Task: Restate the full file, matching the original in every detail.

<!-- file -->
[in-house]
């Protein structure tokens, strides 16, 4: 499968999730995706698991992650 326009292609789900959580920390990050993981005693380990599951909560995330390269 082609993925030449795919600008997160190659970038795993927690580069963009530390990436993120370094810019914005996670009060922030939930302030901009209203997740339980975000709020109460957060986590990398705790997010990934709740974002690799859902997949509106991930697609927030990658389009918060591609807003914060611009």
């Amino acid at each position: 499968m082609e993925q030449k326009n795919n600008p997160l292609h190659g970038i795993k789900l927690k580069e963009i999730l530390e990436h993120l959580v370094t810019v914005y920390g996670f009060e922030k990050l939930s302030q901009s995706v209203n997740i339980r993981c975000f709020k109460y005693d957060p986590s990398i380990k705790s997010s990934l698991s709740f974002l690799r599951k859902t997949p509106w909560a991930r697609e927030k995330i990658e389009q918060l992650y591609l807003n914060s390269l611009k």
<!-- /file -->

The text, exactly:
[in-house]
């Protein structure tokens, strides 16, 4: 499968999730995706698991992650 326009292609789900959580920390990050993981005693380990599951909560995330390269 082609993925030449795919600008997160190659970038795993927690580069963009530390990436993120370094810019914005996670009060922030939930302030901009209203997740339980975000709020109460957060986590990398705790997010990934709740974002690799859902997949509106991930697609927030990658389009918060591609807003914060611009």
């Amino acid at each position: 499968m082609e993925q030449k326009n795919n600008p997160l292609h190659g970038i795993k789900l927690k580069e963009i999730l530390e990436h993120l959580v370094t810019v914005y920390g996670f009060e922030k990050l939930s302030q901009s995706v209203n997740i339980r993981c975000f709020k109460y005693d957060p986590s990398i380990k705790s997010s990934l698991s709740f974002l690799r599951k859902t997949p509106w909560a991930r697609e927030k995330i990658e389009q918060l992650y591609l807003n914060s390269l611009k």